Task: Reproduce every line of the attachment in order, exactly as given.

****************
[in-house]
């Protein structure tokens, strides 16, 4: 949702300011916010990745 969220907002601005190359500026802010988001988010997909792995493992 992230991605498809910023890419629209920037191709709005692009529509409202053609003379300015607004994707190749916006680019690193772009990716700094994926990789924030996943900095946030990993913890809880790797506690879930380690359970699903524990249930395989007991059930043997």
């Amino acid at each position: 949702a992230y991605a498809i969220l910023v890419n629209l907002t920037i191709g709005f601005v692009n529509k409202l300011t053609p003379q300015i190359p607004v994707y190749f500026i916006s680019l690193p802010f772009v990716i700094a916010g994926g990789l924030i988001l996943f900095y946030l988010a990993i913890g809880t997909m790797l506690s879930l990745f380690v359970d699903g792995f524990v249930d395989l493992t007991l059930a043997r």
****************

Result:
[in-house]
């Protein structure tokens, strides 16, 4: 949702300011916010990745 969220907002601005190359500026802010988001988010997909792995493992 992230991605498809910023890419629209920037191709709005692009529509409202053609003379300015607004994707190749916006680019690193772009990716700094994926990789924030996943900095946030990993913890809880790797506690879930380690359970699903524990249930395989007991059930043997």
């Amino acid at each position: 949702a992230y991605a498809i969220l910023v890419n629209l907002t920037i191709g709005f601005v692009n529509k409202l300011t053609p003379q300015i190359p607004v994707y190749f500026i916006s680019l690193p802010f772009v990716i700094a916010g994926g990789l924030i988001l996943f900095y946030l988010a990993i913890g809880t997909m790797l506690s879930l990745f380690v359970d699903g792995f524990v249930d395989l493992t007991l059930a043997r």